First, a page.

The opening 115 miles upwind passage to Eddystone lighthouse off Plymouth is set to see the sailors encounter shifting light winds affected by an occluded front and a new high pressure ridge coming in from the west which will combine to swing the breeze through three significant shifts in direction during the night. What promises to be a hard fought upwind in a decent 14-16kts of northwesterly breeze will peter out as the wind drops completely in the small hours of the morning.
They said :
Leader Xavier Macaire (SNEF Group) : “The first phase to England, there are quite a few transitions until you pass Start Point and you go downwind, after that it will be mostly driving and a little bit of positioning, we will have to manage all the transitions, even getting out of the Bay here. There is a small transition this afternoon and then in the evening it is more unpredictable. You will have to be alert to what is happening. I think the first 24 hours will be quite decisive.
25th Jackson Bouttell (GBR/AUS) : “I have had a good rest and am well recharged. This stage looks like one that if it is not exactly decided on the first night it will be not far. Once we are east of Start Point and the English coast it is downwind, straight line. It will be about tonight will be all about managing the shifts, the transitions, the light wind zones around Eddystone. I have a clear picture of the weather but really it is going to be about seeing what the actual reality is and then managing the fleet. I have only had the boat three weeks and probably only sailed it ten times so it is all so very new. I really struggle in the upwind, light wind conditions because the boat is really hard to get a grip on how to sail the boat well in these conditions. The first leg was a bit frustrating after the first night but where I am at something like 45 mins behind this is effectively a restart in my head.”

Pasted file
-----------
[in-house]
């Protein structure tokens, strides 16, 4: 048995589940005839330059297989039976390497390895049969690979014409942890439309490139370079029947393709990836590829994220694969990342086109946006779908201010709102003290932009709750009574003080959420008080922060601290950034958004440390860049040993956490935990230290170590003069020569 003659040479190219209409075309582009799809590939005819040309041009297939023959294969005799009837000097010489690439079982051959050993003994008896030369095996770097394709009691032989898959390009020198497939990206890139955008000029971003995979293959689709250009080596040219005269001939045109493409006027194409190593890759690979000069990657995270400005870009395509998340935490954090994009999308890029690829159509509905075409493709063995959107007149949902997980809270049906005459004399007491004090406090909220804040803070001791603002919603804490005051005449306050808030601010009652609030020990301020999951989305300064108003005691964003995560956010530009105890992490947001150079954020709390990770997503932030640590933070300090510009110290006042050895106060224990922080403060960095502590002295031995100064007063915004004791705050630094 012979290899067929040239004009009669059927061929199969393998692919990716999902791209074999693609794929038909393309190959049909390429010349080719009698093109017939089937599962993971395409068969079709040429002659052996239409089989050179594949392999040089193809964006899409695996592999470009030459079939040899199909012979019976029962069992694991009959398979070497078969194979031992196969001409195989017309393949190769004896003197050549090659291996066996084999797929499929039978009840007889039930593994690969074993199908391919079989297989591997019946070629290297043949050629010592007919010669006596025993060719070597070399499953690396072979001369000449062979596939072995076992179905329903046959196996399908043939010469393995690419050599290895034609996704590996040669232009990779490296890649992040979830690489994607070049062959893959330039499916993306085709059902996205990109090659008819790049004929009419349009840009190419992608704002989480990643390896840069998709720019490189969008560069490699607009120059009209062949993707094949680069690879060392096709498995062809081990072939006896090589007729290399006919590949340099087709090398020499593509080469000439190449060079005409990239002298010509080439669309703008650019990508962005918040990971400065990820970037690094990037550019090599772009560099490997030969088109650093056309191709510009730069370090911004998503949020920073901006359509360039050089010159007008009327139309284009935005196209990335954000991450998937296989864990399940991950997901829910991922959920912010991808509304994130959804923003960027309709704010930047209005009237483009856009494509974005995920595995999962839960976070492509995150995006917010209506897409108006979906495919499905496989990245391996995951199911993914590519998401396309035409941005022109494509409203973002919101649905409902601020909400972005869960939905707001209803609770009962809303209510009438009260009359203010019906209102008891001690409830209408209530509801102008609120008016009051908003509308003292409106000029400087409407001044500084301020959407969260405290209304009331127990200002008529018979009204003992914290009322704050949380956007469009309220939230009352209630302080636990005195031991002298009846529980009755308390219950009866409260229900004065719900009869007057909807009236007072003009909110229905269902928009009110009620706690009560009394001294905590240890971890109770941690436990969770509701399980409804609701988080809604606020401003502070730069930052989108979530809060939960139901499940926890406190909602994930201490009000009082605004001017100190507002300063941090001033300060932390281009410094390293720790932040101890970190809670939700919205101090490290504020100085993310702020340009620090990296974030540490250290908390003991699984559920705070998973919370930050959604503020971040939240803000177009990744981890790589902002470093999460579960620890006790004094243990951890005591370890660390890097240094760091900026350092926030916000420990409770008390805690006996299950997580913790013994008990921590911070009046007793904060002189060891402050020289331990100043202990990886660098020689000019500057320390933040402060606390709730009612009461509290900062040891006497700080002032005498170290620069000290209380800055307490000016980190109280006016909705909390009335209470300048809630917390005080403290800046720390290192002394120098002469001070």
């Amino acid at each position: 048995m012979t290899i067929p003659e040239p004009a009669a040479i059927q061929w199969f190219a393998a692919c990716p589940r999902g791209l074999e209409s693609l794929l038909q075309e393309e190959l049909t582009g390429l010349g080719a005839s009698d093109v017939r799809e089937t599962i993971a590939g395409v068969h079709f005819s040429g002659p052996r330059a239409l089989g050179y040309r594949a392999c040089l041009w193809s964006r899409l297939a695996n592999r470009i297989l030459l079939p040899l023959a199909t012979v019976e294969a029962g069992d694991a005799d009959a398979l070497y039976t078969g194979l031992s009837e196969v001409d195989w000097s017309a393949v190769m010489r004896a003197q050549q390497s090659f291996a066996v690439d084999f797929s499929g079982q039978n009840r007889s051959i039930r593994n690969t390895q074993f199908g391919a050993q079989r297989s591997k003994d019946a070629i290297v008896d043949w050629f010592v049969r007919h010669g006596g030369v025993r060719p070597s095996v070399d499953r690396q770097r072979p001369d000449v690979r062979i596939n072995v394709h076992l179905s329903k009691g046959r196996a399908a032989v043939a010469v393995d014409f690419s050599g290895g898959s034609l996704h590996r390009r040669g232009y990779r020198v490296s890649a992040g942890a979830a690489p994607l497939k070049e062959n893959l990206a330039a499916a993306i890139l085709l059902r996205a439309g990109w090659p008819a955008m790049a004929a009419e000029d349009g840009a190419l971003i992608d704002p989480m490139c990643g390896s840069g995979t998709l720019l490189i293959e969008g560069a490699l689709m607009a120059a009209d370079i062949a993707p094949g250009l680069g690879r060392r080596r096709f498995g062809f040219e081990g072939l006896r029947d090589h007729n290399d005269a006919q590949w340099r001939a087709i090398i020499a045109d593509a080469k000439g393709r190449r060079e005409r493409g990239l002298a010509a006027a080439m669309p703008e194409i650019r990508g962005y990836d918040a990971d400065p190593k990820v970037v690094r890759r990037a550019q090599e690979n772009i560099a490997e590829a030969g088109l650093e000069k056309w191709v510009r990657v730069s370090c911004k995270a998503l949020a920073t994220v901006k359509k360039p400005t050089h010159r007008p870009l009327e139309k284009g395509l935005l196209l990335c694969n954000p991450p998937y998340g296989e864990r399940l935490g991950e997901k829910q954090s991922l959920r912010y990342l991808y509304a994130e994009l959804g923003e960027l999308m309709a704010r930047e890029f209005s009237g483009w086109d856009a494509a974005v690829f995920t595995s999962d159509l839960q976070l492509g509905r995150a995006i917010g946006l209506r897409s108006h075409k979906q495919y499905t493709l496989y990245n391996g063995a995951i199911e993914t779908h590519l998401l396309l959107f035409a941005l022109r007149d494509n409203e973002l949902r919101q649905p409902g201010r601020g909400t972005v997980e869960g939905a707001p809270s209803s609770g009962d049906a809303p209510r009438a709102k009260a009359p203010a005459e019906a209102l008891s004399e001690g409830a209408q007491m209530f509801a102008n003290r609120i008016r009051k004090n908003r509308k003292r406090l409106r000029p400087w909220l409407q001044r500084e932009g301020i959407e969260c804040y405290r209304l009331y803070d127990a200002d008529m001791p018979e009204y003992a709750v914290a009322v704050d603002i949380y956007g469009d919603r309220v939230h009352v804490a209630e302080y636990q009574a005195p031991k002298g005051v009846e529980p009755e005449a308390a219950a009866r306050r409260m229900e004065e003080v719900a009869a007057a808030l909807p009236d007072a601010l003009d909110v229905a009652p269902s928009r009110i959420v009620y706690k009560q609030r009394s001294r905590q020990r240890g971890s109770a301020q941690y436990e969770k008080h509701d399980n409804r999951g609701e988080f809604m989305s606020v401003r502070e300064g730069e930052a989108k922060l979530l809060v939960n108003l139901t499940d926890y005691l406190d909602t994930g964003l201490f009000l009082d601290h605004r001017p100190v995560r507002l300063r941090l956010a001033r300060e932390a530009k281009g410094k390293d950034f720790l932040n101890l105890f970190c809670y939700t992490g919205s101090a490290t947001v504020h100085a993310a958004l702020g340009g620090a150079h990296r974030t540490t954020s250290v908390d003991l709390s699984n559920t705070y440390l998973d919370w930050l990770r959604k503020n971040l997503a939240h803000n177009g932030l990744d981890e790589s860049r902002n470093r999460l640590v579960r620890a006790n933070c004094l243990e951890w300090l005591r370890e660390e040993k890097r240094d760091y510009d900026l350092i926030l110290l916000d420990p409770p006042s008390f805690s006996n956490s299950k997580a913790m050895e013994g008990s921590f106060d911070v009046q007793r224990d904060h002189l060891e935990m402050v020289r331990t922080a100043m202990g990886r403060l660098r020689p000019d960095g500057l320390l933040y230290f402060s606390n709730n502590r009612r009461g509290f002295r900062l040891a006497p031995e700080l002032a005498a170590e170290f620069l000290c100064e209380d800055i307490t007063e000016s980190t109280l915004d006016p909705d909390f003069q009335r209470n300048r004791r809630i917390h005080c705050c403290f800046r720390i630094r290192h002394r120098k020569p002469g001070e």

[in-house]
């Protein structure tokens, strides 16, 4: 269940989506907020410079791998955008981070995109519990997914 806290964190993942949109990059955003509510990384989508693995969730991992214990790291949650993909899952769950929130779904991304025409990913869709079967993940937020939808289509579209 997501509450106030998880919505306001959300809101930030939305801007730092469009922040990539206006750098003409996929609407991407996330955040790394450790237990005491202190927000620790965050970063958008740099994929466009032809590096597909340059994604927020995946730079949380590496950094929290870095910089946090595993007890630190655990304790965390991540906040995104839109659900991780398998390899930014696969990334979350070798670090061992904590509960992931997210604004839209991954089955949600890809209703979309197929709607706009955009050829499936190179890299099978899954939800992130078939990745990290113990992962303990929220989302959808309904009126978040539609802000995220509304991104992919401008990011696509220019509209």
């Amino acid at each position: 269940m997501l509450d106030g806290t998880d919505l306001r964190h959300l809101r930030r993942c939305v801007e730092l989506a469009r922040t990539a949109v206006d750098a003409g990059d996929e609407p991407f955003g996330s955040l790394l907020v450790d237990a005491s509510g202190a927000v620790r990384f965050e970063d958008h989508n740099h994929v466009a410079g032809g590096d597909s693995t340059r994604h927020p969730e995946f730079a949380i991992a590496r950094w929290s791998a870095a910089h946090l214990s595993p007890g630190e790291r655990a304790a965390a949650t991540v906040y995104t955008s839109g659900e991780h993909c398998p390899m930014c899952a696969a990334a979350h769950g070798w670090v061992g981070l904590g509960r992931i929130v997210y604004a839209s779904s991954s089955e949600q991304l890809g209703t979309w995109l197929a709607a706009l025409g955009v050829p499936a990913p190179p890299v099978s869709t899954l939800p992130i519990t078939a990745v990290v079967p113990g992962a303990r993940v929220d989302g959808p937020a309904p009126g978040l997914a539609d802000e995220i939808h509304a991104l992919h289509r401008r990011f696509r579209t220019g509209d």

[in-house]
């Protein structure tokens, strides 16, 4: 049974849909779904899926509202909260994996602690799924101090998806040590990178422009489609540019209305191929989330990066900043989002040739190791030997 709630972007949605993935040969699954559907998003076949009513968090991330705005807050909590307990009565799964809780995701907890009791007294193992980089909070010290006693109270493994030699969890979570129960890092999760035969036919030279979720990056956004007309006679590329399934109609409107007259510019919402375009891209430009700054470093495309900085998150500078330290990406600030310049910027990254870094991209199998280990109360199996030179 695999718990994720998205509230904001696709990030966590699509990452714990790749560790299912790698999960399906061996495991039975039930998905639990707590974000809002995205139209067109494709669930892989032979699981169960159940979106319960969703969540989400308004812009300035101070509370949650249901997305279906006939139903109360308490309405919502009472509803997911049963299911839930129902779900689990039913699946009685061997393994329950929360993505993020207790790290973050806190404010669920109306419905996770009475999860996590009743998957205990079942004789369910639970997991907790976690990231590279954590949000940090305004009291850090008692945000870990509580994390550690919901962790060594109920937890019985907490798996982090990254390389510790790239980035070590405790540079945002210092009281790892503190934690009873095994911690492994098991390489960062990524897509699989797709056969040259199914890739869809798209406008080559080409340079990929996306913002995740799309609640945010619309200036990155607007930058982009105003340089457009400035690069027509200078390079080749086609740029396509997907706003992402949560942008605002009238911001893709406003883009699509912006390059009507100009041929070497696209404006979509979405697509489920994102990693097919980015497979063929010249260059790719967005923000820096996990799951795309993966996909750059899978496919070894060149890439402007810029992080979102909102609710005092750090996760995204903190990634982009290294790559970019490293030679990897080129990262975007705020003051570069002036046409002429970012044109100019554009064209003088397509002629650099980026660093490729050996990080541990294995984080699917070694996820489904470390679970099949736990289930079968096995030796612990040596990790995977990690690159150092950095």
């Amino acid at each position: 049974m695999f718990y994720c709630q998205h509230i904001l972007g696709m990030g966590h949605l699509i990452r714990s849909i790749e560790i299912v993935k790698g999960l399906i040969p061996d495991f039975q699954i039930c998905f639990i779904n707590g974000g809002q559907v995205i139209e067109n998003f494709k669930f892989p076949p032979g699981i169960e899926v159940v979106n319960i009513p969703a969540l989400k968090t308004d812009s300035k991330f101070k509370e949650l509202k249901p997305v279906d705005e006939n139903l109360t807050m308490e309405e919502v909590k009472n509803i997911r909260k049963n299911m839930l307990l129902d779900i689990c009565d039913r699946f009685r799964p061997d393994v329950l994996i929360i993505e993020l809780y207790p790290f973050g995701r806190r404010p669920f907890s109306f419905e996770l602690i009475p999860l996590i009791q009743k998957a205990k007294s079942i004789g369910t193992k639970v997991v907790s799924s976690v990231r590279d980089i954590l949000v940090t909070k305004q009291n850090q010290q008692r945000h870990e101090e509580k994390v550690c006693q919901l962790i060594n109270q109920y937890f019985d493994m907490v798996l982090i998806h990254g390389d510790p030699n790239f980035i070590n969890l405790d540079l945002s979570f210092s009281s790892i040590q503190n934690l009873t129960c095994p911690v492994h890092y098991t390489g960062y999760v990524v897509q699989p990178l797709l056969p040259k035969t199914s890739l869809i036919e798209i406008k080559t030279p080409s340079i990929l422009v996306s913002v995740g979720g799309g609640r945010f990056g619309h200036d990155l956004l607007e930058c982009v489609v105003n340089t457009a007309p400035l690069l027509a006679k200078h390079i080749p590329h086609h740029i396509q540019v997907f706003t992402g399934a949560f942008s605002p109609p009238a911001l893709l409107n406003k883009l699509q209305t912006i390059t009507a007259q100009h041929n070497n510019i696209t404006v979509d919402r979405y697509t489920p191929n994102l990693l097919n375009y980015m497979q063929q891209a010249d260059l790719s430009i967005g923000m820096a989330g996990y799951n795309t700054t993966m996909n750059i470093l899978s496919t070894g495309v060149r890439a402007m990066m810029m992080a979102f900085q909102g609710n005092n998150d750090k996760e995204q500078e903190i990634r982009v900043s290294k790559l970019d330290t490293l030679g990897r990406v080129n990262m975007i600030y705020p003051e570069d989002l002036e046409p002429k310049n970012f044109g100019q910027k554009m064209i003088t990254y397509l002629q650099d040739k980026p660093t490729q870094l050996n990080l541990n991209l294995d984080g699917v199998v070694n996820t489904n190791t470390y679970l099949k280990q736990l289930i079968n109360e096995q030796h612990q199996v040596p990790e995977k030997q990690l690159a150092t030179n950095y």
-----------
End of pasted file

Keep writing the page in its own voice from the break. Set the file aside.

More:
Yann Eliès (Quéguiner Matériaux-Leucémie Espoir) : “At first sight this first stage seems quite simple but when you look at the small details, there are lots of little things happening before Eddystone. At one point there is a big header, like 90 degrees, which has us going due east or even south east. So there can be a big change there. But I think it will have the ranking for the stage by tomorrow afternoon because it will be more straight forwards after that. There won’t be much tactical after that, a few gybes here and there, but no big gaps opening up. I would like to be up the front but I know that the start and the first bit is not always my best bit, these short legs to the clearance buoy but in the English Channel tonight there will be plenty of opportunities to catch up. I will play it Jean Le Cam, not start too quickly but just catch up and try to be first by Eddystone. I was in Dunkirk for the Tour Voile and during a Figaro Beneteau 1 event. I remember being there for the 1998 World Cup football. I was taken by the warmth of the people there. They are people of the sea, cod fishermen, offshore seamen, many boats left from there to trade with North America, and so it is remains a region of sailors. It is those from there who say that when we arrive there we cry and then we end up crying again when we leave. It is an expression which has a ring of truth.